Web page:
A simple, urban girl from the dawn of the 21st century, Masyanya is blessed with a set of traits that anyone who has spent some time in this country is bound to recognize: a bit of impulsiveness, a handful of irresponsibility, a pinch of laziness and a healthy dose of dushevnost, or soulfulness. Add some good music and local St. Pete color and this recipe for success is complete.

"Every episode is one way or another taken from real life," Kuvayev says. "Not literally, of course, but it always has something to do with the situations in which I or my friends have found ourselves. You pick up one detail, blow it up and build a cartoon around it. Very simple."

For the time being, Masyanya is an exclusive Internet dweller, born in a simple two-room flat in St. Petersburg's historical Vasilyevsky Island neighborhood.

All it takes to make the cyberpunk is a computer, a microphone with a simple sound system and a double bed where Kuvayev crashes every dawn after having worked through the night on the cartoon. Kuvayev both draws Masyanya and provides her trademark squeaky voice. But these days he mostly talks to the journalists, he complains.

"Since Masyanya was 'discovered' all I do during the day is meet people, talk to them and answer their e-mails," he says. "Serves me right. I always said that interactivity is the crucial feature of the net. Now I'm paying for my words. I'm nothing but interactive these days. The only time I have left for work is at night."

Kuvayev's newfound fame brought other trappings as well -- dozens of phone calls from radio stations asking for Masyanya to host their music shows, clubs offering to throw Masyanya theme parties, people asking where they can buy Masyanya T-shirts or coffee mugs.

And, to the dismay of its creator, it seems that adults are not the only people to fall for Masyanya. "It turned out kids love her, and it's not at all a site for children," says Kuvayev. "I mean, there is some foul language, and stuff like that."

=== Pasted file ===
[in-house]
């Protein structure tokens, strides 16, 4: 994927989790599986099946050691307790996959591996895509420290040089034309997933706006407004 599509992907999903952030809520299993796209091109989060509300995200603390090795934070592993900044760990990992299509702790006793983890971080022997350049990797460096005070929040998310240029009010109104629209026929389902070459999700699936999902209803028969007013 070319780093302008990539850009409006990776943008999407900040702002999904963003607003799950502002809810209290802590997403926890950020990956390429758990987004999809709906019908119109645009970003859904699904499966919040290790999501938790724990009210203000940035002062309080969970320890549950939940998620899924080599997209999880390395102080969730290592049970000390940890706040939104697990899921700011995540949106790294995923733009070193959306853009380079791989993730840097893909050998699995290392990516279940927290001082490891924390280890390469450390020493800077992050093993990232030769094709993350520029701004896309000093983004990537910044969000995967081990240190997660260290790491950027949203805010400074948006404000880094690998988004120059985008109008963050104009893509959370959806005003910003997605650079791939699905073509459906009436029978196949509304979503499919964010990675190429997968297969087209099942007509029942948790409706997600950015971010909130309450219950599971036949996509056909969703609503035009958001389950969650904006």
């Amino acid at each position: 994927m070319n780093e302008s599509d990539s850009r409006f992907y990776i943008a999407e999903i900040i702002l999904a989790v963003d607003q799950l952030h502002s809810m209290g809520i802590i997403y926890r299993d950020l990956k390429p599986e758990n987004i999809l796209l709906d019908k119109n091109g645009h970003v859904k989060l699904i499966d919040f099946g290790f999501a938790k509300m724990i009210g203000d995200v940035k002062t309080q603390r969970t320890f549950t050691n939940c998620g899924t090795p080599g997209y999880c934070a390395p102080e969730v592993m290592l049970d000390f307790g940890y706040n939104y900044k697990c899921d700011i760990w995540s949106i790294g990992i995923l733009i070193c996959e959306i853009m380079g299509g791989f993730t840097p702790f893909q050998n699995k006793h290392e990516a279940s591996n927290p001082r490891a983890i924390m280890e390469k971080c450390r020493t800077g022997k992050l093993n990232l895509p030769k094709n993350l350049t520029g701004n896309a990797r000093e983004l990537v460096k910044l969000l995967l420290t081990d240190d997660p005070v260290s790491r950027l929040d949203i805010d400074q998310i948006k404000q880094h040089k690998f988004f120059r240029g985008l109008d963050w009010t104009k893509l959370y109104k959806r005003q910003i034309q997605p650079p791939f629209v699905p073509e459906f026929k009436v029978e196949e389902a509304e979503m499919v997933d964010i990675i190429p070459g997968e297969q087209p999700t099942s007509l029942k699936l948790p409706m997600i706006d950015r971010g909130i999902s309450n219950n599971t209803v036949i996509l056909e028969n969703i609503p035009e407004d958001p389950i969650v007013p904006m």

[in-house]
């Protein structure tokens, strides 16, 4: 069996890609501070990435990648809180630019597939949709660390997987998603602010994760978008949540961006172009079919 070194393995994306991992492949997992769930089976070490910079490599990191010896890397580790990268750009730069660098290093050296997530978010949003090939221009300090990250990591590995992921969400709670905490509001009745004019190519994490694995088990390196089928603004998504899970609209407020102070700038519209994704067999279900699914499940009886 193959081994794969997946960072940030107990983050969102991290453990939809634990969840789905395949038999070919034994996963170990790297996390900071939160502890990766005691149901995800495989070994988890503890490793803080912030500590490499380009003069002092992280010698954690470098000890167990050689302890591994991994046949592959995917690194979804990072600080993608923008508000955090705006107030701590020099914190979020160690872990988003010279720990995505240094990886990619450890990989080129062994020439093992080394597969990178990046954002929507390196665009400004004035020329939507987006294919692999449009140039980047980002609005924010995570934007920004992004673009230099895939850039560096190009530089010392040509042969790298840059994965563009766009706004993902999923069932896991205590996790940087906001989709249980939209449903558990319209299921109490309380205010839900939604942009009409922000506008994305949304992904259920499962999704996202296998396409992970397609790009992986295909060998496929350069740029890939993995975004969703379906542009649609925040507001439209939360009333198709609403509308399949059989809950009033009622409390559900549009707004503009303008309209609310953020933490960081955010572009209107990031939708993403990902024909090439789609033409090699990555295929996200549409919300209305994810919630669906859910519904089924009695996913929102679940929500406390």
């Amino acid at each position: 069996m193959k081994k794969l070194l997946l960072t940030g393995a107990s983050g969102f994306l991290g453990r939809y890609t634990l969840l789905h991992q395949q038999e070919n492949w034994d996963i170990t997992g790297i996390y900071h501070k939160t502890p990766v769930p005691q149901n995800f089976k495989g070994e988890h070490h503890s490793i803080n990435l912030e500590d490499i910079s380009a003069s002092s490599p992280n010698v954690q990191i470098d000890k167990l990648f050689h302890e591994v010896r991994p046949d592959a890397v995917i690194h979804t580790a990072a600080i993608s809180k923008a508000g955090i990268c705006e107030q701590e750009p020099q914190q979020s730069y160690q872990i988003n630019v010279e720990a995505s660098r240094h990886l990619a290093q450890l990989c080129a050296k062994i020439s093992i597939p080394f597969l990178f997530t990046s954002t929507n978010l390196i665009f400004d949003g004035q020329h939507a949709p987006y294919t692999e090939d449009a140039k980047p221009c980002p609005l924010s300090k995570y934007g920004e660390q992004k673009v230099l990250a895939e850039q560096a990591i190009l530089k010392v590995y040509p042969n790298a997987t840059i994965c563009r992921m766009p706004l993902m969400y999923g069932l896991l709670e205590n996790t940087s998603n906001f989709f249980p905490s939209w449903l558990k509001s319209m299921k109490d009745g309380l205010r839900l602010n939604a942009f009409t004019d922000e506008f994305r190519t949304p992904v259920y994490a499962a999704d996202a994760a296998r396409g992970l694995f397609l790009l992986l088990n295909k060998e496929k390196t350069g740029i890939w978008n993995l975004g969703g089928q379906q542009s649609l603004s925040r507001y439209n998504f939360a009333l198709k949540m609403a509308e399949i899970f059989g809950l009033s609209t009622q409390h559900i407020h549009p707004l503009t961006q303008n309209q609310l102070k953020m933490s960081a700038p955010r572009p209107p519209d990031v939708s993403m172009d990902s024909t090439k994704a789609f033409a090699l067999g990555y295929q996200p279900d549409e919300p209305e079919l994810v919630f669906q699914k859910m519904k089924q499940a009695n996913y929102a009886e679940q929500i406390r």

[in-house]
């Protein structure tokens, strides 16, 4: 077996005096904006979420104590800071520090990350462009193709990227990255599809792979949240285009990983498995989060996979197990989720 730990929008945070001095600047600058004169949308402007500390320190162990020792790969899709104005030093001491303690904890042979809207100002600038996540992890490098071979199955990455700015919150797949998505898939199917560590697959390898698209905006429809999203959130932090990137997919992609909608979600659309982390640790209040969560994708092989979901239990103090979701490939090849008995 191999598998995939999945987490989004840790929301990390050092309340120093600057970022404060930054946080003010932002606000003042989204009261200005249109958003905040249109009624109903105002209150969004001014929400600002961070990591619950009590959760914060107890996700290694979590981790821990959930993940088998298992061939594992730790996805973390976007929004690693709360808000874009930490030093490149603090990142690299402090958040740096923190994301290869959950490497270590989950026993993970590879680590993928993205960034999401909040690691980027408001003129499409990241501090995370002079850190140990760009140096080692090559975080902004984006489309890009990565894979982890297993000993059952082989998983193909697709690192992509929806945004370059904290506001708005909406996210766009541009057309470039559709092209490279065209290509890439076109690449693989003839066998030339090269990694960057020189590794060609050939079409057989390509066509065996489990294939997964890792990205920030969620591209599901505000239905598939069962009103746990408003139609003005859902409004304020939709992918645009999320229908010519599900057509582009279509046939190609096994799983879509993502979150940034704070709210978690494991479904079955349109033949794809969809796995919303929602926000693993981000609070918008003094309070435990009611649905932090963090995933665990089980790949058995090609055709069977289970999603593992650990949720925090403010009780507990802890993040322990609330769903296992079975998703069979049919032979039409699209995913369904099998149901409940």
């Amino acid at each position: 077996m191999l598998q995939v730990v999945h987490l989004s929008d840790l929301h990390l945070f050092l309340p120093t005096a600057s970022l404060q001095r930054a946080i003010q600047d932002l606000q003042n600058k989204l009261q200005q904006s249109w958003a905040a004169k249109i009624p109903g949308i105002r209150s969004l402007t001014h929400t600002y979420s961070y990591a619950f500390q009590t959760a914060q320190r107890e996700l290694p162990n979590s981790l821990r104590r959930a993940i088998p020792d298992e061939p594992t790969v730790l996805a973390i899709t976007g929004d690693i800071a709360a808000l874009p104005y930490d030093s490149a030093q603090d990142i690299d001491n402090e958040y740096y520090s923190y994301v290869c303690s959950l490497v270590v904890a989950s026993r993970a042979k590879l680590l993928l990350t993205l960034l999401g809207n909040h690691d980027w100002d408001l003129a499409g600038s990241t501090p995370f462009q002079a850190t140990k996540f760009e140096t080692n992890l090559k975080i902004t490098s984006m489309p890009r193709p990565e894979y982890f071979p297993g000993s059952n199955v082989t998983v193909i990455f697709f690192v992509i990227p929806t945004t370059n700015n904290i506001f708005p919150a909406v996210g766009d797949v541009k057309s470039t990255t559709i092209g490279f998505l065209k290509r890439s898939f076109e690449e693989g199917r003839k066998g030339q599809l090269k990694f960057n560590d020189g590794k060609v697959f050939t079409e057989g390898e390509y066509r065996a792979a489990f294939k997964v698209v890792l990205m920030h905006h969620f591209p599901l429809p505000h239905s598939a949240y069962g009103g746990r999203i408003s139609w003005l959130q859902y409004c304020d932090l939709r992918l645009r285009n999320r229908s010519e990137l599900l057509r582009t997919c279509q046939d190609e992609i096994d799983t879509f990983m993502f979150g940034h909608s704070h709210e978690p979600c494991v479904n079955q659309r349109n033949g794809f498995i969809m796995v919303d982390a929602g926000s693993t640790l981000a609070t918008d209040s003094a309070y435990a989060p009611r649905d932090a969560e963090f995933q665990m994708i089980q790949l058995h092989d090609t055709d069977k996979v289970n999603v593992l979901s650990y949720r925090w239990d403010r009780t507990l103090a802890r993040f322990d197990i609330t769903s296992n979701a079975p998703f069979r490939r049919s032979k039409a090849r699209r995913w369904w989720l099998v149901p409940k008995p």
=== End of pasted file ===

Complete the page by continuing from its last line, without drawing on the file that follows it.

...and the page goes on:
Now a new warning for children appears on the site telling them they've come to the wrong place and directing them to one of the rare children's web sites on the Russian Internet. "Not that it helps," Kuvayev, himself a father of an 8-year old, smiles helplessly.

The most difficult part of Kuvayev's fame, he says, is dealing with the numerous businessmen -- mainly from Moscow -- who started knocking on his door as soon as Masyanya was a success. As the creator says, they followed the smell of money.

"I had to give myself a crash-course on doing business just so I wouldn't get tricked [into making bad deals]," he says. "And I drank far too much beer at the time. Our businessmen prefer beer, I discovered."

What he learned is "if you want to be able to live off your own art, you have to give someone a percentage," he says. "So I hired two friends from Moscow -- sharp, slick guys -- to deal with other Moscow slick guys like themselves. Now we have a company called 'OOO Masyanya.'"

The most visible results the company's work -- apart from the advertisements that have started popping up when downloading cartoons -- are the negotiations currently underway with MTV Russia to air a series of Masyanya cartoons. But before she can appear on MTV, the tough St. Pete girl will have to become "softer," Kuvayev says, sighing heavily. "I'll have to take out some of the sharp angles. There's lots of stuff on the site that could never run on television," he says.

"But I'm not ready to change her too much," adds Kuvayev. "Masyanya's charm is in her sharp angles. That's the stuff she's made of."